Why the Internet Will Fail (from 1995)

Back in 1995, Clifford Stoll, PhD wrote an article for Newsweek about a emerging thing called the internet.  According to him, it was going to go nowhere.  It's almost humorous how wrong he was.

Then there’s cyberbusiness. We’re promised instant catalog shopping–just point and click for great deals. We’ll order airline tickets over the network, make restaurant reservations and negotiate sales contracts. Stores will become obsolete. So how come my local mall does more business in an afternoon than the entire Internet handles in a month? Even if there were a trustworthy way to send money over the Internet–which there isn’t–the network is missing a most essential ingredient of capitalism: salespeople.

http://www.newsweek.com/id/106554/page/1 - via allthingsmundane

From the Upcoming ueue, submitted by sish2000.

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@Natey, I see your point. You're right. I watched Stoll's TED lecture (recommended by Padraig above.) Stoll still objects to computers in classrooms, and his general tone is that something that replaces non-virtual, face-to-face interaction is bad (the "failure"). But I think you're right that in this article he does make descriptive predictions that were just wrong.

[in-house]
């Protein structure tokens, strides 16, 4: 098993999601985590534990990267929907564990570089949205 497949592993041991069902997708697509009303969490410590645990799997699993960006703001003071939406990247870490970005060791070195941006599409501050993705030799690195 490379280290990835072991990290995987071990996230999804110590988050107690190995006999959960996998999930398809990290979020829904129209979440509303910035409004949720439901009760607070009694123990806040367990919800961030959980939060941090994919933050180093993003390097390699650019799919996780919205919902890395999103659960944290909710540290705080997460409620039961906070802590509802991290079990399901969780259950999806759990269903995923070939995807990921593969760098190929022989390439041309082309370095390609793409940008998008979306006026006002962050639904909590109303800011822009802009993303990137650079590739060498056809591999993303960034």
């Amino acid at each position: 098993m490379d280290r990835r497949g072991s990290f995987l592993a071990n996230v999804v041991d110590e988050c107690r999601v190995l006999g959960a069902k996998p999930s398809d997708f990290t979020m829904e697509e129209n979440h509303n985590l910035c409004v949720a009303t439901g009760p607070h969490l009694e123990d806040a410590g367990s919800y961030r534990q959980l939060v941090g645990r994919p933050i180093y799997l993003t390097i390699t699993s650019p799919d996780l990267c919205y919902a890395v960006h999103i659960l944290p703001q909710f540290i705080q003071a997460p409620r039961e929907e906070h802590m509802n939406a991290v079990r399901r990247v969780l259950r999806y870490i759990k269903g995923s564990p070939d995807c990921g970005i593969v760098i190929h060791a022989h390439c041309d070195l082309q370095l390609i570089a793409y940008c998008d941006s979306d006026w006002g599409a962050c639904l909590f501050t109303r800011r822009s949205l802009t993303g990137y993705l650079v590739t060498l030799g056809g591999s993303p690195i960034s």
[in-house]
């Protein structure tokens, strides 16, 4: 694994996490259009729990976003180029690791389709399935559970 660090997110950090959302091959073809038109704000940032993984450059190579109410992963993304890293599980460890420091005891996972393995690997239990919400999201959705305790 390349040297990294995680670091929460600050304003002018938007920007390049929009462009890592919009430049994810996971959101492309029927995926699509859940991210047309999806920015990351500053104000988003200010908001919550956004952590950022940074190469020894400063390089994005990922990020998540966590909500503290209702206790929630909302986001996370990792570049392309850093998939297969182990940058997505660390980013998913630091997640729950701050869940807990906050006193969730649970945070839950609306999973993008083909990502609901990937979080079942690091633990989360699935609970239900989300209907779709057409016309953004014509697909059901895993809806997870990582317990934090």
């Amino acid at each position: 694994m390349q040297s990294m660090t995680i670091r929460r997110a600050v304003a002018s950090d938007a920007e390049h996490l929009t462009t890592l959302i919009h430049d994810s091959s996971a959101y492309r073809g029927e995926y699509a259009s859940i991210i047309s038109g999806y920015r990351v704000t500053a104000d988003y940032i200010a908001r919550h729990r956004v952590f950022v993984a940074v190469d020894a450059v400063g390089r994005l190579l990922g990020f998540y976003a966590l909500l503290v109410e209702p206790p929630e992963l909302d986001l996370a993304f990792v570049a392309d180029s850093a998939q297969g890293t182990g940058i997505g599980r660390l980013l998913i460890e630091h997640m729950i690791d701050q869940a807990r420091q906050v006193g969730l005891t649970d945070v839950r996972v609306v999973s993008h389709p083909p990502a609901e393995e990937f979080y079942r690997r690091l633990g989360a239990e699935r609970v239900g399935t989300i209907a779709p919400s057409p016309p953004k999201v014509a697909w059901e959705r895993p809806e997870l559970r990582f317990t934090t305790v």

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We should email him about this. >:-)

and I HATE salespeople! They make me less likely to buy things.

I think 'smallerdemon' poster is right on the money with his/her comment:

"I remember reading this when it was released and it struck me that Stoll's sole interactions with other human beings must have only been with salespeople."
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Goodness, if someone were to read my last post, they might think I actually took this article seriously! I've been known to spend disgustingly large amounts of thought on the most trivial subjects. Huzzah!

Cheers all
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I think it's the height of irony that his book on this subject is available online.

@Ben Eshbach

If one's goal was to research the failings of commerce on the internet in 1995, I would agree with your first post. I believe the author made some valid points to that end. However, while additional meaning can be drawn from this article, I think interpreting it that way exclusively would undermine its original intent and message.

The author is clearly attempting to repudiate predictions about the future of the internet. He argues why the internet will fail as a tool for commerce, news, etc.

Unfortunately, he chose to operate under the assumption that technological solutions in these areas would not be forthcoming and that the internet would remain little more than a gigantic chat room.

Indeed, if his intention was to claim that the internet is (in 1995) a failure, he did little to define exactly what it's failing at. Similarly, if his intention was to describe "why the internet is a failure," he would have done better to contrast his main points against something other than visionaries' predictions of what might be. (Unless, of course, his intended message was that the internet is a failure at meeting its potential...but that's obviously not the case).
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